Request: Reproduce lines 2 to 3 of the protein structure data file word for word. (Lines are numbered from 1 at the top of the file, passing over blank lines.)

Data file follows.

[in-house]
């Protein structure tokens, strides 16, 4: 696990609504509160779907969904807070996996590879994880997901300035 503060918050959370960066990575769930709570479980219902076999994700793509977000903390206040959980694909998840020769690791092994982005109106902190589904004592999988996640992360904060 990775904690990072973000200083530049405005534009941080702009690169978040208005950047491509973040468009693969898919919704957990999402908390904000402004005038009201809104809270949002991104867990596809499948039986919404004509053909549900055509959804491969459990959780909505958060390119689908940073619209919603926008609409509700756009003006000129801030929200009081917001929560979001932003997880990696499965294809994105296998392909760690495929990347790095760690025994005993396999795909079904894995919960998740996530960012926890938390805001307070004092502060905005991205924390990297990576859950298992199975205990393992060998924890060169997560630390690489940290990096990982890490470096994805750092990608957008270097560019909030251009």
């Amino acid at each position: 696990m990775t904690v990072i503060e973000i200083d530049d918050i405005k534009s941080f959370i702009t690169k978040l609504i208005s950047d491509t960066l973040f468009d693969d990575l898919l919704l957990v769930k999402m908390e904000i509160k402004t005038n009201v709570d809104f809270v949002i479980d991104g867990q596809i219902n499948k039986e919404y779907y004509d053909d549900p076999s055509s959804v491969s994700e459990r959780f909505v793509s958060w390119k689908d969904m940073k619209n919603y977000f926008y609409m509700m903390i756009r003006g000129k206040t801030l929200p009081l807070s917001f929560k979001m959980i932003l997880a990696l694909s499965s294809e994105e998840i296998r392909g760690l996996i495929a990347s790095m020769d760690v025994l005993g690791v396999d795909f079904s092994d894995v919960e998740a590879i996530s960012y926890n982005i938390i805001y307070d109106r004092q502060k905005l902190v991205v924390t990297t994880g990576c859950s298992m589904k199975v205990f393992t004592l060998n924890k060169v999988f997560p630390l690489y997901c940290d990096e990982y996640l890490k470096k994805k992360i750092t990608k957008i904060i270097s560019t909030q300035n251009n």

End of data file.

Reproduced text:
């Protein structure tokens, strides 16, 4: 696990609504509160779907969904807070996996590879994880997901300035 503060918050959370960066990575769930709570479980219902076999994700793509977000903390206040959980694909998840020769690791092994982005109106902190589904004592999988996640992360904060 990775904690990072973000200083530049405005534009941080702009690169978040208005950047491509973040468009693969898919919704957990999402908390904000402004005038009201809104809270949002991104867990596809499948039986919404004509053909549900055509959804491969459990959780909505958060390119689908940073619209919603926008609409509700756009003006000129801030929200009081917001929560979001932003997880990696499965294809994105296998392909760690495929990347790095760690025994005993396999795909079904894995919960998740996530960012926890938390805001307070004092502060905005991205924390990297990576859950298992199975205990393992060998924890060169997560630390690489940290990096990982890490470096994805750092990608957008270097560019909030251009």
């Amino acid at each position: 696990m990775t904690v990072i503060e973000i200083d530049d918050i405005k534009s941080f959370i702009t690169k978040l609504i208005s950047d491509t960066l973040f468009d693969d990575l898919l919704l957990v769930k999402m908390e904000i509160k402004t005038n009201v709570d809104f809270v949002i479980d991104g867990q596809i219902n499948k039986e919404y779907y004509d053909d549900p076999s055509s959804v491969s994700e459990r959780f909505v793509s958060w390119k689908d969904m940073k619209n919603y977000f926008y609409m509700m903390i756009r003006g000129k206040t801030l929200p009081l807070s917001f929560k979001m959980i932003l997880a990696l694909s499965s294809e994105e998840i296998r392909g760690l996996i495929a990347s790095m020769d760690v025994l005993g690791v396999d795909f079904s092994d894995v919960e998740a590879i996530s960012y926890n982005i938390i805001y307070d109106r004092q502060k905005l902190v991205v924390t990297t994880g990576c859950s298992m589904k199975v205990f393992t004592l060998n924890k060169v999988f997560p630390l690489y997901c940290d990096e990982y996640l890490k470096k994805k992360i750092t990608k957008i904060i270097s560019t909030q300035n251009n």